specialist with the North Carolina Office of State Personnel; Brooks Taylor, tax compliance officer for the University North
Carolina at Greensboro; and Terry Senter , manager of support services for the Office of the State Controller.




The Office of the State Controller will be
sporting a renovated website in the next
few weeks. The redesigned site will
continue to offer the forms, manuals,
memos and other information needed by
state agencies, but in a new format that we
hope will make it easier to find what you
need. The pages also will include basic
information about OSC and the BEACON
project, as well as links to other related
sites. We hope you find the new site easier
on the eye and easier to use.




Overpayments audit will focus on telecommunications
An audit of inadvertent overpayments made by state agencies will focus solely on telecommunications charges. The
overpayment audits, first authorized in 1999, are conducted by private contractors with oversight from the Office of the
State Controller.
Inadvertent overpayments made by state agencies to telecommunication providers may result from incorrect rates based
upon established tariffs, and errors such as duplicate payments, pricing errors, erroneous payments (invoices paid to the
wrong vendor), neglected rebates and discounts, unclaimed refunds, erroneously paid excise taxes, rate structure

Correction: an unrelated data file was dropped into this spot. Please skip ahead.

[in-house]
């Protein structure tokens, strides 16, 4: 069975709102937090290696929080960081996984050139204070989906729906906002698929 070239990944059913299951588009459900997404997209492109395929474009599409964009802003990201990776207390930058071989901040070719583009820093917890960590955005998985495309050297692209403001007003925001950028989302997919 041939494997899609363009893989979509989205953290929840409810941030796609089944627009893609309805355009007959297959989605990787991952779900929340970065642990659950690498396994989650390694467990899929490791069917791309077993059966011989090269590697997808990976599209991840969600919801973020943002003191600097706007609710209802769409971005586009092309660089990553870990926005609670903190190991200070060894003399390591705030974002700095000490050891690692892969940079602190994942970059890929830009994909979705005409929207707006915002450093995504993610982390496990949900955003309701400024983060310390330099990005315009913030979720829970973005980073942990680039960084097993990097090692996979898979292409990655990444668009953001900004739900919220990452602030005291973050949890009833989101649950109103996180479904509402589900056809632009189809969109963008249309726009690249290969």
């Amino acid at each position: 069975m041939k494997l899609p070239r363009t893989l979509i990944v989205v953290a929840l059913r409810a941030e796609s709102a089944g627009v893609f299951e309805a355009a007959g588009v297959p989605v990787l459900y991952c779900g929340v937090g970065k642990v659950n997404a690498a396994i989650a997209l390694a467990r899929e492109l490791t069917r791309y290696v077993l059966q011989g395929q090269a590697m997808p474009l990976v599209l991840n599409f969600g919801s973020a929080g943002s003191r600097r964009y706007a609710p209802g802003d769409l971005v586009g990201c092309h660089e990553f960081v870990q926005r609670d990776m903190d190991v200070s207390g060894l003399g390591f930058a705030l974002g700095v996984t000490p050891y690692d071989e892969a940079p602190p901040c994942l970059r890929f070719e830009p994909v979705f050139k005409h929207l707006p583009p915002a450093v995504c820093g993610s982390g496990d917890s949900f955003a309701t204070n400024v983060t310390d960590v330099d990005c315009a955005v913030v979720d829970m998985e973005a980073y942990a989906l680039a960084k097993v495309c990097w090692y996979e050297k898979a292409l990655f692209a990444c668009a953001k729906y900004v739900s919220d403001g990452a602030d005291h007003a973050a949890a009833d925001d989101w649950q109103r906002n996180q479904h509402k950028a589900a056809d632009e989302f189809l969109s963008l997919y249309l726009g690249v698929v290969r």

improvements, or bill inaccuracies.

“We have not done a directed audit into a single area before,” said Jim Macaulay, NCAS Model Manager for OSC. “While
we have done overpayment audits in the past, we have only done limited work on telecommunications since 2000.”

Contractors who conduct the audits are paid a percentage of the overpayments they recover for the State. Previous
audits, which covered wide-ranging types of payments and services, covered July 1, 1995, to June 30, 2004. Those audits
recovered $4.5 million in overpayments for the State, with about $1.4 million of that total going to the auditors.

The last audit produced relatively small findings, said Assistant State Controller Julie Batchelor, indicating improvements
both to the payment processes used by state agencies and to information technology.

“We saw an opportunity in the telecommunications area for the next audit,” Batchelor said. “ITS (Information Technology
Services) was interested in partnering with us, so the audit will look at charges managed by ITS and private vendors.”

The audit will include long distance, credit card, cell phone and data line charges, Macaulay said. A request for proposals
to conduct the audit is nearing completion.




                        Training Opportunities
              Accounts Payable Overview         May 14-16
              Budget Management                 May 17                     Conference focuses on
              Accounts Payable Basic            May 22
              Agency Systems Mgmnt.             May 23-24
                                                                             electronic commerce
              For full details, scheduling and registration, see
              the CPE Seminars section of the OSC web page:
              www.ncosc.net                                        More than 200 representatives of state agencies,
                                                                   universities and other organizations registered for a
                                                                   statewide conference on electronic commerce
sponsored by the Office of the State Controller.

The conference on May 7 focused on the services offered through the Statewide Electronic Commerce Program